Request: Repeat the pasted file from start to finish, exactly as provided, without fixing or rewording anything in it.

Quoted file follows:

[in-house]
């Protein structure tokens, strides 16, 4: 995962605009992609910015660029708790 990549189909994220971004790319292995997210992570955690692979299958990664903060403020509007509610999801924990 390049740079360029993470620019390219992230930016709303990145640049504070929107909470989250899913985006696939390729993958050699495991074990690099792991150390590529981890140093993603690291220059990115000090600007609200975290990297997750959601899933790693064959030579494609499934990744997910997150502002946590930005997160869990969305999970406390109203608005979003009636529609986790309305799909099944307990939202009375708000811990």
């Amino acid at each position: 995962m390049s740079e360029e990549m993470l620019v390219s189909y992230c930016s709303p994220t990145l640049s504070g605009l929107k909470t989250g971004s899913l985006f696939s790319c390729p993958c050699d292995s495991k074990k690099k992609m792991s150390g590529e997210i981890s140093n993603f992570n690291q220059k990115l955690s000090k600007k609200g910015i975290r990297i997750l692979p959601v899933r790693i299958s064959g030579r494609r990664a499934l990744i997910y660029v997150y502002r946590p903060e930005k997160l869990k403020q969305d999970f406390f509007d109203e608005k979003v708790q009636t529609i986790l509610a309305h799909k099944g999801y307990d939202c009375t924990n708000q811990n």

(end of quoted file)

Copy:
[in-house]
């Protein structure tokens, strides 16, 4: 995962605009992609910015660029708790 990549189909994220971004790319292995997210992570955690692979299958990664903060403020509007509610999801924990 390049740079360029993470620019390219992230930016709303990145640049504070929107909470989250899913985006696939390729993958050699495991074990690099792991150390590529981890140093993603690291220059990115000090600007609200975290990297997750959601899933790693064959030579494609499934990744997910997150502002946590930005997160869990969305999970406390109203608005979003009636529609986790309305799909099944307990939202009375708000811990």
């Amino acid at each position: 995962m390049s740079e360029e990549m993470l620019v390219s189909y992230c930016s709303p994220t990145l640049s504070g605009l929107k909470t989250g971004s899913l985006f696939s790319c390729p993958c050699d292995s495991k074990k690099k992609m792991s150390g590529e997210i981890s140093n993603f992570n690291q220059k990115l955690s000090k600007k609200g910015i975290r990297i997750l692979p959601v899933r790693i299958s064959g030579r494609r990664a499934l990744i997910y660029v997150y502002r946590p903060e930005k997160l869990k403020q969305d999970f406390f509007d109203e608005k979003v708790q009636t529609i986790l509610a309305h799909k099944g999801y307990d939202c009375t924990n708000q811990n």